NASA has initialized plans via a letter contract with Northrop Grumman for 12 additional Solid Rocket Boosters, or SRBs, for the agency’s Space Launch System (SLS) rocket — a pending contract with a potential value of $49.5 million USD.
In the letter contract, the agency will “provide initial funding and authorization” to Northrop Grumman to begin ordering components, including long-lead items, for the 12 additional SRBs that will support Artemis 4 through Artemis 9.
The finalized contract between NASA and Northrop Grumman will be worked out “within the next year” and will extend both booster construction and operations through 31 December 2030.
The 12 additional SRBs will provide NASA with enough boosters for six additional SLS missions, including Artemis 4 through Artemis 9. Previously, NASA had only contracted Northrop Grumman for six SRBs, which will fly on Artemis 1 through Artemis 3.
“This initial step ensures that NASA can build the boosters needed for future Space Launch System rockets that will be needed for the Artemis missions to explore the Moon,” said John Honeycutt, SLS Program Manager at NASA’s Marshall Space Flight Center.
Earlier this year, NASA contracted Aerojet Rocketdyne to manufacture 18 additional RS-25 engines. “We’ve already begun production on the first six new RS-25 engines,” said Johnny Heflin, engines manager.
Northrop Grumman recently delivered the 10 propellant segments for both of the Artemis 1 SRBs to NASA’s Kennedy Space Center.
The boosters for the first flight of SLS are made up of flight-proven casings left over from the Space Shuttle Program. Those ten casings previously supported STS-131, STS-38, and STS-93 to name a few.
STS-93 is famous for being the first Space Shuttle mission commanded by a woman, Eileen Collins. The mission successfully launched the Chandra X-Ray Observatory into orbit (the heaviest payload ever flown by a Shuttle), but not before a golden pin was knocked loose and created a hydrogen leak inside one of Columbia’s RS-25 engines during ascent.
The SRBs which will fly on the SLS are made up of five segments instead of four, the previous configuration used by the Space Shuttle.
Another major difference between the SRBs used on Shuttle and the ones that will power SLS for the first two minutes of flight is recovery. The Shuttle boosters parachuted into the Atlantic for recovery, disassembly, inspection, and reuse.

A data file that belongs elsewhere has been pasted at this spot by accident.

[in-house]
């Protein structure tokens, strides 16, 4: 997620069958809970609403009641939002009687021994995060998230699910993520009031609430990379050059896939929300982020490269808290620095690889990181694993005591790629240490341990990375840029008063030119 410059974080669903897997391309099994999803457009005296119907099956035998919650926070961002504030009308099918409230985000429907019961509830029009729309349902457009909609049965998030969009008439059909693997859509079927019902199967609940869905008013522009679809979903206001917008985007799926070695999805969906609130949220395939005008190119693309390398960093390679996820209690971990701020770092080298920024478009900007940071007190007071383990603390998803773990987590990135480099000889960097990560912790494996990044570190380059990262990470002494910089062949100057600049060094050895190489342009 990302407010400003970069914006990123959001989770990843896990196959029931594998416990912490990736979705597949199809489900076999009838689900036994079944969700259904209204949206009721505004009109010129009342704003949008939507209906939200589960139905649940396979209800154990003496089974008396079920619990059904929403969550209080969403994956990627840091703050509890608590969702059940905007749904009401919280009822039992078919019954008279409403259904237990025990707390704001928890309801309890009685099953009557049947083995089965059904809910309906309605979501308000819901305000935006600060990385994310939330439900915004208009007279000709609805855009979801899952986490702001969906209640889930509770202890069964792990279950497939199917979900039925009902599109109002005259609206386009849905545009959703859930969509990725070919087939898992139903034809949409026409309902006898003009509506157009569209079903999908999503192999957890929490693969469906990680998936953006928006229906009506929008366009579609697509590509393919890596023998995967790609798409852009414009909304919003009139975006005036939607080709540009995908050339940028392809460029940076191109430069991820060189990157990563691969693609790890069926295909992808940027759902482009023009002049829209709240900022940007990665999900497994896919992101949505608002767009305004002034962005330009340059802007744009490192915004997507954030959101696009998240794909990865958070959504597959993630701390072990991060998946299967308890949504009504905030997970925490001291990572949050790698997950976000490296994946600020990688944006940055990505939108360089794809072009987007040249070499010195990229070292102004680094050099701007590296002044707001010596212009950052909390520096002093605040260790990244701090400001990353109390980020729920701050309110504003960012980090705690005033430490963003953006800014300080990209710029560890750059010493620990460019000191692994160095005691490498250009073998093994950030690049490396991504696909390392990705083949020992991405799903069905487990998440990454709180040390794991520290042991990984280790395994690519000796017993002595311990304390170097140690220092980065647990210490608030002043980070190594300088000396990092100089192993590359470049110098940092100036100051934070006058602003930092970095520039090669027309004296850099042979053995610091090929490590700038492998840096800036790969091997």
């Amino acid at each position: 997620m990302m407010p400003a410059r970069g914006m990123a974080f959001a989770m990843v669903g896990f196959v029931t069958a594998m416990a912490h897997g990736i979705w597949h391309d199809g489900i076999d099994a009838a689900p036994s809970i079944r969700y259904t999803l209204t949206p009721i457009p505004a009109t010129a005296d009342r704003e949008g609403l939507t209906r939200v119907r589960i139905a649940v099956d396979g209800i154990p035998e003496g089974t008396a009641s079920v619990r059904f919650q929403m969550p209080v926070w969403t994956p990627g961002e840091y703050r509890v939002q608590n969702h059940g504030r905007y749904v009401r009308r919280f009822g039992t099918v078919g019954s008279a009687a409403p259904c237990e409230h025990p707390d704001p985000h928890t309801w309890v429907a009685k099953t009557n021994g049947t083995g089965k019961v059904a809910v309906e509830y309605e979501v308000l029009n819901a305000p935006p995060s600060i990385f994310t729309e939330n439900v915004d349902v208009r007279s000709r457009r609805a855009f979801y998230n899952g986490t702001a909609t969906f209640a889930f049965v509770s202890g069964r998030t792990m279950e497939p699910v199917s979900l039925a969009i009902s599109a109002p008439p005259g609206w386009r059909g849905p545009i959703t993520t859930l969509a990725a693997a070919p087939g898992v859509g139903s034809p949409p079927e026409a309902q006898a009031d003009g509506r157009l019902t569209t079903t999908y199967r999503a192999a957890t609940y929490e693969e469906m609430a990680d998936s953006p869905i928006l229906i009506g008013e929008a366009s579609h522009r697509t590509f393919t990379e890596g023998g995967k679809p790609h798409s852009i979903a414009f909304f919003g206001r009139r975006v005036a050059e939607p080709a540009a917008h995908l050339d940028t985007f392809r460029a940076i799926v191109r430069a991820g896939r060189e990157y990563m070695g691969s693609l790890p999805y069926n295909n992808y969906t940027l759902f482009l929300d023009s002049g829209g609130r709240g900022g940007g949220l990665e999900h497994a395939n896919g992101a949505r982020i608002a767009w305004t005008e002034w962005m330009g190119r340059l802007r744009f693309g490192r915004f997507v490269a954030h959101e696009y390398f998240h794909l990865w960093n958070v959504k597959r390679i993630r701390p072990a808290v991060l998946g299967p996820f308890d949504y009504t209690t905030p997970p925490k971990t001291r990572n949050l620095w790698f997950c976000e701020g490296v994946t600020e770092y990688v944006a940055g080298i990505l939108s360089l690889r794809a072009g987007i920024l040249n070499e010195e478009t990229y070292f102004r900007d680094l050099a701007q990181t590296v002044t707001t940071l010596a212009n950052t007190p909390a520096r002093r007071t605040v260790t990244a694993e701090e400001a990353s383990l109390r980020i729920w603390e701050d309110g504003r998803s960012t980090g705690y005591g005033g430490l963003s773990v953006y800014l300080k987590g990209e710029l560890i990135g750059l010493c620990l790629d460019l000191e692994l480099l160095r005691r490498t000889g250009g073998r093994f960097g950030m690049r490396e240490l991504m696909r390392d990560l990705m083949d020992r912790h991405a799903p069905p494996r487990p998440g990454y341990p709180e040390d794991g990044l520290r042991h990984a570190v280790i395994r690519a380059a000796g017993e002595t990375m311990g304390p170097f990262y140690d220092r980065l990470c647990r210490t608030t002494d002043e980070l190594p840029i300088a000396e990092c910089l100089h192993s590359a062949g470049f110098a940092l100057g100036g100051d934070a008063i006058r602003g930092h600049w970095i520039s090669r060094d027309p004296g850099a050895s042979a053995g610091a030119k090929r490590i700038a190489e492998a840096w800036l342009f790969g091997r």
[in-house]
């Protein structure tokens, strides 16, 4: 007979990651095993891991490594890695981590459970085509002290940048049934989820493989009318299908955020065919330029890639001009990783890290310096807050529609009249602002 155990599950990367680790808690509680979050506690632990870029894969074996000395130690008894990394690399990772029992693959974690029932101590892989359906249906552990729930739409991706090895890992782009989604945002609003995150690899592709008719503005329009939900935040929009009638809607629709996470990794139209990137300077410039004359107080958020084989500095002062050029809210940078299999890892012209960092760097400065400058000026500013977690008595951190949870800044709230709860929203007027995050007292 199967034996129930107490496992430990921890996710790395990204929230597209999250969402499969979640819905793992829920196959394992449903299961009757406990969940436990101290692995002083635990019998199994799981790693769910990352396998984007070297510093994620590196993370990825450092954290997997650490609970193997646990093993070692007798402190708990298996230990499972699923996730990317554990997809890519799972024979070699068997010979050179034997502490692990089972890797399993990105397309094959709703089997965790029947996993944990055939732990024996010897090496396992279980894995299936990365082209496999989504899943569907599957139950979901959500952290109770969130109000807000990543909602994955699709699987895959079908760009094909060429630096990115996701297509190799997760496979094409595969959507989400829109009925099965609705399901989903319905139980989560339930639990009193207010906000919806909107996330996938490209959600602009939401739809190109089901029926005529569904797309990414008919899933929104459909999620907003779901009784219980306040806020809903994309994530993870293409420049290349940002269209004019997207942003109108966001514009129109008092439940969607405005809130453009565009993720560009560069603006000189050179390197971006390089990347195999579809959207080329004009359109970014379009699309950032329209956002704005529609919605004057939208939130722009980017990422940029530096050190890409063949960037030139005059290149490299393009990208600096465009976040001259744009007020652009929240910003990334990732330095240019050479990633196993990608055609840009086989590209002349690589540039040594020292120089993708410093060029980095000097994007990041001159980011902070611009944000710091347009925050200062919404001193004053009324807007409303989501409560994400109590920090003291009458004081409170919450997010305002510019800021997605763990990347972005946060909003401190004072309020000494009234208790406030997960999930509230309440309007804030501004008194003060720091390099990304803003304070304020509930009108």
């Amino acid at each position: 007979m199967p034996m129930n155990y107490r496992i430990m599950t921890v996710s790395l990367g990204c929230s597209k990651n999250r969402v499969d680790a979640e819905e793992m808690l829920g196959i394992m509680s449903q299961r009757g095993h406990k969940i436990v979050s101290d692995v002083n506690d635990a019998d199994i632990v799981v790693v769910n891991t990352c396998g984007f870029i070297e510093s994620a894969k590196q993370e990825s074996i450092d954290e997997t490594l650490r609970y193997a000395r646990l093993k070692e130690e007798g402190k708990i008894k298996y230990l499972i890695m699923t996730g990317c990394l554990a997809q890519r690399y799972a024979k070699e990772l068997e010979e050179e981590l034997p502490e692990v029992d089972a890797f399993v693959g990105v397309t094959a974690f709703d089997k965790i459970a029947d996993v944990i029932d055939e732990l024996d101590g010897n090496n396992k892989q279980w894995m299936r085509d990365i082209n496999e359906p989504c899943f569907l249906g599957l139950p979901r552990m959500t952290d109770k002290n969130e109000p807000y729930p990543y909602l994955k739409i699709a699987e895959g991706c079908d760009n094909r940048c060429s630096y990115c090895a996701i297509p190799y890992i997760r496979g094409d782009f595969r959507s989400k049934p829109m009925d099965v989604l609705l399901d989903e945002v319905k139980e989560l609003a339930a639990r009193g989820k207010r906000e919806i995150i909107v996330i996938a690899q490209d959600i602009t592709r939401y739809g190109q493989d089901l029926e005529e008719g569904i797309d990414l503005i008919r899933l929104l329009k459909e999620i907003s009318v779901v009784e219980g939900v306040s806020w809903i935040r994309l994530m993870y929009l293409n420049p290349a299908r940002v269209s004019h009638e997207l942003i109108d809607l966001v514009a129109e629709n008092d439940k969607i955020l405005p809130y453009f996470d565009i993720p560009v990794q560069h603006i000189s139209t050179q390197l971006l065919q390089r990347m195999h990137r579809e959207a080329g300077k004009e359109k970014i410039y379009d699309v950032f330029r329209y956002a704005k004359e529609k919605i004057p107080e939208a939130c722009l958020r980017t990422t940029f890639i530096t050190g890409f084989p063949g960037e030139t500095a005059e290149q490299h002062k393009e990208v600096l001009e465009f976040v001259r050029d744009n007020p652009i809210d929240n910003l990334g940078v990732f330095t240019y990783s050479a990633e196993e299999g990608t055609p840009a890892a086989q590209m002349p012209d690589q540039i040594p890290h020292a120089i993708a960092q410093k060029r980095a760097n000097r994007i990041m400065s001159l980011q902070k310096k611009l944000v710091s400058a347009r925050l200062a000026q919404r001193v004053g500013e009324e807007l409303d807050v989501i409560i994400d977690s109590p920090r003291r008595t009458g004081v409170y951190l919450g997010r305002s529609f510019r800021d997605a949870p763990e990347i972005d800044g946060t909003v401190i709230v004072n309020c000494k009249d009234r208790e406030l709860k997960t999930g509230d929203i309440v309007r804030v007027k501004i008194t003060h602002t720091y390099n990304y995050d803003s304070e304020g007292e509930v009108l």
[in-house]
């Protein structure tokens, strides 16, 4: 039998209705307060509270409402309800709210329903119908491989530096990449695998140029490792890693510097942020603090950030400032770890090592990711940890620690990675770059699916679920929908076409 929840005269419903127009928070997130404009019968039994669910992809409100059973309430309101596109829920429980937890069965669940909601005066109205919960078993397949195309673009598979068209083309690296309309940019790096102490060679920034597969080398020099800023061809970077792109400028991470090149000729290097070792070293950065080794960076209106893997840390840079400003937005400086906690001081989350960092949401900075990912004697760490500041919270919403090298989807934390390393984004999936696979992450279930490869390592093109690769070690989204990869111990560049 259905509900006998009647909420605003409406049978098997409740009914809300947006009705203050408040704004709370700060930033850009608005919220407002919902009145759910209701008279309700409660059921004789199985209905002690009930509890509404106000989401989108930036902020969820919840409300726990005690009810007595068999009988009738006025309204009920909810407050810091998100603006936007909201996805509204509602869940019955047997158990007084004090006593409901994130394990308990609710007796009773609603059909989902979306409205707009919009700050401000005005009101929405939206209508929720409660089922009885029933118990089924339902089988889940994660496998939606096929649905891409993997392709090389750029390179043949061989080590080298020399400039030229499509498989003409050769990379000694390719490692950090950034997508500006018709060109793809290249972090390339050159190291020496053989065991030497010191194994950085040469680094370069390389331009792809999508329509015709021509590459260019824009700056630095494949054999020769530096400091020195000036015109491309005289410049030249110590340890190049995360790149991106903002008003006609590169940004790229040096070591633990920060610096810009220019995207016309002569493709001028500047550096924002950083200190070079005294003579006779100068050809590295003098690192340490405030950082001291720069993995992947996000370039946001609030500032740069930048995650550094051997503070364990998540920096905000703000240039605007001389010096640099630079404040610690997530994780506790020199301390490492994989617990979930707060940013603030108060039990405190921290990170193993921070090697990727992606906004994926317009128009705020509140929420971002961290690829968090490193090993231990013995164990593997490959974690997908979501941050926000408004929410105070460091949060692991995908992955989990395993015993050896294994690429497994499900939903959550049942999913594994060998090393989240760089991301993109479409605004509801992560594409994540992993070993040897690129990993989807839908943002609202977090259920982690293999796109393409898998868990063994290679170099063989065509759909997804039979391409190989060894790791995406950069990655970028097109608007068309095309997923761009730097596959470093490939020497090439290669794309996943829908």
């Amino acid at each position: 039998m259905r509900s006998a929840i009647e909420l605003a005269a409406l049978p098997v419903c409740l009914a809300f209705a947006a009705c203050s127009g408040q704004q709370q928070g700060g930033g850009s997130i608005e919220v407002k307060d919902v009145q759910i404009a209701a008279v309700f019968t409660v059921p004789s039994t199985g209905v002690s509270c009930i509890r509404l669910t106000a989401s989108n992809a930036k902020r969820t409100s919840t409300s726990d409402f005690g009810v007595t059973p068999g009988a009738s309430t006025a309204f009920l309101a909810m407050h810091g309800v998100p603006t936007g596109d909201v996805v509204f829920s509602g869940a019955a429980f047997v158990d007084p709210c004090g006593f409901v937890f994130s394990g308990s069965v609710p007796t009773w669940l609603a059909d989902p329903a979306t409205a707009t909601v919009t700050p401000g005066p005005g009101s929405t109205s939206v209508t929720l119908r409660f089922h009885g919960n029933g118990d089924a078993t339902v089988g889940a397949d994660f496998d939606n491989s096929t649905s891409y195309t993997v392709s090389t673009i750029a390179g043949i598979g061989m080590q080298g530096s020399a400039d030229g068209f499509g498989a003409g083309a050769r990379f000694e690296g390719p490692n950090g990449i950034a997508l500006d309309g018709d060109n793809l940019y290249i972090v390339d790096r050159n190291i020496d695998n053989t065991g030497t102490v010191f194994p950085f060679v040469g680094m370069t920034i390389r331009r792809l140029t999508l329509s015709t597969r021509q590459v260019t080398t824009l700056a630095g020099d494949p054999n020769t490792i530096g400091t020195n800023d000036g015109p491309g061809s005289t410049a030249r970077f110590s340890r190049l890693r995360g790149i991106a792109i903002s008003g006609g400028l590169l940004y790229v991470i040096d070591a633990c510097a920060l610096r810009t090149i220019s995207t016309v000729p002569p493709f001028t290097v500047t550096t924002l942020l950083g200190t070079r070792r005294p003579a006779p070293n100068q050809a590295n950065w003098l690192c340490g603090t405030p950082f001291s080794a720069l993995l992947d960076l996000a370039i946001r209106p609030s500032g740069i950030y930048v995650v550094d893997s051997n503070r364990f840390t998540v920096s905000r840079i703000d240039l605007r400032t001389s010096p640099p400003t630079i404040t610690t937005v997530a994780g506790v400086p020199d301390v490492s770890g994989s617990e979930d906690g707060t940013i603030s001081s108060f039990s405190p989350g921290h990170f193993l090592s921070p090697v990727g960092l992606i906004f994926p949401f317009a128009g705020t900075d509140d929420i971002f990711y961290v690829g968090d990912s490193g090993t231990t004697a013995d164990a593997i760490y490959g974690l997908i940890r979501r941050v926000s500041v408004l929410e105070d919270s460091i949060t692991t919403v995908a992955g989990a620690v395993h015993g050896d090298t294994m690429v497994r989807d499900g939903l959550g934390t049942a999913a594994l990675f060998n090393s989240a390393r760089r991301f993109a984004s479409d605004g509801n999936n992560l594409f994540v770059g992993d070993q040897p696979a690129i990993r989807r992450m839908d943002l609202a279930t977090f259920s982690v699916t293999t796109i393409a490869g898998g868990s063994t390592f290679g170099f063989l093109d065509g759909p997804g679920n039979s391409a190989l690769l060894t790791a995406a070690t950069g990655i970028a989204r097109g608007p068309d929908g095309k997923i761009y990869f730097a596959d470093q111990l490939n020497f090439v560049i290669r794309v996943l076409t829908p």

SLS’s five segment SRBs will be fully expendable because it is now cheaper to build new composite casings each time than it is to recover, refurbish, and reuse the existing case stock.
Nevertheless, Northrop Grumman plans to use the left-over stockpile of SRB components before completely transitioning to new builds — something that will be needed for the new contract.
The five-segment solid rocket booster variant originated from NASA’s Constellation Program, which featured two launch vehicles, the Ares-I and the Ares-V. The Ares-I would have featured one five-segment SRB as its first stage, but the program was cancelled after the Augustine Commission and a loss of funding.
“NASA is committed to establishing a sustainable presence at the Moon, and this action enables NASA to have boosters ready when needed for future missions,” said Bruce Tiller, manager of the SLS Boosters office at the Marshall Space Flight Center.
All construction and testing of the SRBs by Northrop Grumman is done at their facility in Promontory, Utah. There, they also produce components for the OmegA, Minuteman III, and the Trident II among others. Northrop Grumman acquired the SRB contracts from NASA after buying out Orbital ATK — which itself was a merger of Orbital Science and ATK.
As of now, NASA is still trying to meet its goal of a crewed lunar landing by 2024.
The first SLS flight, Artemis-1, will be an uncrewed test flight of the SLS rocket and the Orion/European Service Module crew vehicle. This will be followed by Artemis-2, which will be another test flight, this time with crew. Artemis-3 is scheduled to be the mission that will land the first people on the lunar surface since Gene Cernan and Harrison Schmitt departed the Taurus-Littrow valley on 14 December 1972.
As he became the last person to leave the Moon 48 years ago, Cernan said, “As we leave the Moon at Taurus-Littrow, we leave as we came and, God willing, as we shall return, with peace and hope for all mankind.”